darkFlash V22 White Mid Tower ATX Case Review
Building in the V22
To test the build experience of the V22 I used my standard ATX test bench, which consists of the following parts:
|Motherboard||MSI X370 Gaming M7|
|Processor||AMD Ryzen 5 2600|
|Cooler||Silverstone PF120 AIO|
|Graphics Card 1||Nvidia GTX 1070 FE|
|Graphics Card 2||EVGA GTX 980 K|NGP|N|
|Storage||2x XPG SX950U|
|Power Supply||Corsair CX750M|
Building in the V22 is about as simple as it gets. The glass side panel comes off by simply lifting it off its hinges and the captured thumb screws on the other side panel reduce the number of loose screws you have to keep track of. The motherboard tray is incredibly spacious considering the size of the case, so mounting the board and plugging in the front I/O cables are very easy. The power supply can be mounted through either side of the case, thanks to the unusual skirt style shroud design. Many mid tower cases suffer from poor cable management around the top edge of the motherboard due to its close proximity to the top case fans. The V22’s rotated layout basically nullifies that problem. The large cutouts around the motherboard tray give ample room for power cables and accessory cables. The 24 pin power cable simply tucks away at the bottom of the case.
I did run into a minor issue when trying to mount my CPU cooler. I had initially planned to use a 480 mm AIO, but the front of the case only has space for fans, and not a full radiator. This is actually mentioned in the documentation for the case, so this issue was all on me. Sometimes you just have to read the manual. I decided to go with the PF120 120 mm AIO instead, which fit just fine in the back of the case. I installed two 140 mm fans in the front for the case’s intake and a 120 mm fan below the AIO as an exhaust.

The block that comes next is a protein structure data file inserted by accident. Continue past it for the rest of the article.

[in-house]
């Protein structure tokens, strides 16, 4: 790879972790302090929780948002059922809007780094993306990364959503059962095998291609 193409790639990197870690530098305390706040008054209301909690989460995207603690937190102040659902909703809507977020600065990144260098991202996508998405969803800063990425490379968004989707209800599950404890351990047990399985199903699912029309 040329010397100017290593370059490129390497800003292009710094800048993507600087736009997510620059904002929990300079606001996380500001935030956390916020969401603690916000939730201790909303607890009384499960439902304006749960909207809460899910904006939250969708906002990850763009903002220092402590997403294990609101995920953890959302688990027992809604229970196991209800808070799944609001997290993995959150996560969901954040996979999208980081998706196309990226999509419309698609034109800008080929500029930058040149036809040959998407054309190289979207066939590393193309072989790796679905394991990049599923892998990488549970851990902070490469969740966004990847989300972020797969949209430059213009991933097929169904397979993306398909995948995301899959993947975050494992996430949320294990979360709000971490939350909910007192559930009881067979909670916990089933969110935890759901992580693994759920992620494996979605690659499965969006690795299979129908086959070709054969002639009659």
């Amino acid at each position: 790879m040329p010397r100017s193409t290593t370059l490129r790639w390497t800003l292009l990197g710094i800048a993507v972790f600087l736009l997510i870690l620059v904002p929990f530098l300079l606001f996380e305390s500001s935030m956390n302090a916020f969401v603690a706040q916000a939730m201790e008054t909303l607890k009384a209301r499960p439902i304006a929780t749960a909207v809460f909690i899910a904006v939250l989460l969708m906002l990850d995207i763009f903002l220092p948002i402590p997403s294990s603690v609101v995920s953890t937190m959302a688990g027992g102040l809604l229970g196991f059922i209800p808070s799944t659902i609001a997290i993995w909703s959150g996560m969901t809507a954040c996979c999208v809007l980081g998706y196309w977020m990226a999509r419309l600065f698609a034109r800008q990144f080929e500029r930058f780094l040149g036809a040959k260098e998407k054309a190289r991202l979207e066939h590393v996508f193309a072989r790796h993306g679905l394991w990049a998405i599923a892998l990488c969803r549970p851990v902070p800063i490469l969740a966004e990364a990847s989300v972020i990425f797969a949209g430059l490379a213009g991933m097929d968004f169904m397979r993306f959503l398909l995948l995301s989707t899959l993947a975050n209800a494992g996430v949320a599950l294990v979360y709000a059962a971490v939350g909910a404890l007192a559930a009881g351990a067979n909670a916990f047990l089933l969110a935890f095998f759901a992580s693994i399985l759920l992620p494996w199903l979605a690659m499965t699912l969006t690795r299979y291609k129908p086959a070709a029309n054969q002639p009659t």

Mounting graphics cards in the V22 is about as simple as it gets. The rear I/O covers are far away from the edges of the case, which makes them very easy to remove. My two cards fit in the case easily despite their large size and their cables tucked away neatly at the bottom of the case.
The raised drive sleds made mounting and plugging in the drives a breeze. Because I also use the test bench as a VR system when I am not reviewing cases, I also added a USB card in the bottom expansion slot of the motherboard. The routing holes around the motherboard are easily large enough to pass a SATA power cable through to power the card.
Tidying up cables in the V22 is surprisingly easy considering the lack of a fully enclosed power supply shroud. The skirt panel at the bottom of the case does a good job of hiding the power supply and cables without getting in the way while building. You can still see the cables if you look down into the case at an angle, but they don’t look particularly messy. On the back of the case, the cable management hard points offer plenty of places to tie off loose cables. I had no issues fitting the rear panel back on the case and securing it in place. At the top of the case, there’s plenty of room for routing cables, though you may have some issues routing out the back of the case if you’re using a huge number of cables. My full complement of VR headset and peripheral cables fit just fine, so for most people, this shouldn’t be an issue. Cables as large as DVI can pass through the rear cable grommet.